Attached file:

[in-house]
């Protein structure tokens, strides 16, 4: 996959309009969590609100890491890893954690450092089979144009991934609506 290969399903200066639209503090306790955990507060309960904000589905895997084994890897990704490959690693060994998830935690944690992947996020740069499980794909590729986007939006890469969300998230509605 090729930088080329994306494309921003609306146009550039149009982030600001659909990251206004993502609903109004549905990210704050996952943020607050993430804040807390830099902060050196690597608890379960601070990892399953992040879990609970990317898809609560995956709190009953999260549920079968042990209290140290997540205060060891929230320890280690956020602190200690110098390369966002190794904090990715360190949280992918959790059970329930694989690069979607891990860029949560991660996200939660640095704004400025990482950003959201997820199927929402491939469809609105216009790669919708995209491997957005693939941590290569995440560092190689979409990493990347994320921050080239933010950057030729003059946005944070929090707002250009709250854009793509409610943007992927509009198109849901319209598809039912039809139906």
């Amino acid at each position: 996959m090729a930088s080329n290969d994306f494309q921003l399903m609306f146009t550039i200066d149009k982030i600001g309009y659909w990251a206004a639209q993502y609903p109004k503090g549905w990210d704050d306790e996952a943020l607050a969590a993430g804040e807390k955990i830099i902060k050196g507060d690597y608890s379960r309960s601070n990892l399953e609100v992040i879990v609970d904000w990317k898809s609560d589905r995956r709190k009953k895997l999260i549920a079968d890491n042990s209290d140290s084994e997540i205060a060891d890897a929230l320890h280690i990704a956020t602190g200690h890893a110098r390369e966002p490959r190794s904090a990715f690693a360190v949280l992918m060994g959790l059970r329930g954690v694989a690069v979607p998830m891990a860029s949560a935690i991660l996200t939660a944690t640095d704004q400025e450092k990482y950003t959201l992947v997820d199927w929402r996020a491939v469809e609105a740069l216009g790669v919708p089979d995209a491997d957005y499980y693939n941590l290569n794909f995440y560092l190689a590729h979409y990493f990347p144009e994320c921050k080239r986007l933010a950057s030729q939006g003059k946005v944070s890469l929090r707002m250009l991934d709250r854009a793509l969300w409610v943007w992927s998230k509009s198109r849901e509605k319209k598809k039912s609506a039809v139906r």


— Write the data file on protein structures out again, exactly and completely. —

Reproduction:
[in-house]
């Protein structure tokens, strides 16, 4: 996959309009969590609100890491890893954690450092089979144009991934609506 290969399903200066639209503090306790955990507060309960904000589905895997084994890897990704490959690693060994998830935690944690992947996020740069499980794909590729986007939006890469969300998230509605 090729930088080329994306494309921003609306146009550039149009982030600001659909990251206004993502609903109004549905990210704050996952943020607050993430804040807390830099902060050196690597608890379960601070990892399953992040879990609970990317898809609560995956709190009953999260549920079968042990209290140290997540205060060891929230320890280690956020602190200690110098390369966002190794904090990715360190949280992918959790059970329930694989690069979607891990860029949560991660996200939660640095704004400025990482950003959201997820199927929402491939469809609105216009790669919708995209491997957005693939941590290569995440560092190689979409990493990347994320921050080239933010950057030729003059946005944070929090707002250009709250854009793509409610943007992927509009198109849901319209598809039912039809139906």
């Amino acid at each position: 996959m090729a930088s080329n290969d994306f494309q921003l399903m609306f146009t550039i200066d149009k982030i600001g309009y659909w990251a206004a639209q993502y609903p109004k503090g549905w990210d704050d306790e996952a943020l607050a969590a993430g804040e807390k955990i830099i902060k050196g507060d690597y608890s379960r309960s601070n990892l399953e609100v992040i879990v609970d904000w990317k898809s609560d589905r995956r709190k009953k895997l999260i549920a079968d890491n042990s209290d140290s084994e997540i205060a060891d890897a929230l320890h280690i990704a956020t602190g200690h890893a110098r390369e966002p490959r190794s904090a990715f690693a360190v949280l992918m060994g959790l059970r329930g954690v694989a690069v979607p998830m891990a860029s949560a935690i991660l996200t939660a944690t640095d704004q400025e450092k990482y950003t959201l992947v997820d199927w929402r996020a491939v469809e609105a740069l216009g790669v919708p089979d995209a491997d957005y499980y693939n941590l290569n794909f995440y560092l190689a590729h979409y990493f990347p144009e994320c921050k080239r986007l933010a950057s030729q939006g003059k946005v944070s890469l929090r707002m250009l991934d709250r854009a793509l969300w409610v943007w992927s998230k509009s198109r849901e509605k319209k598809k039912s609506a039809v139906r």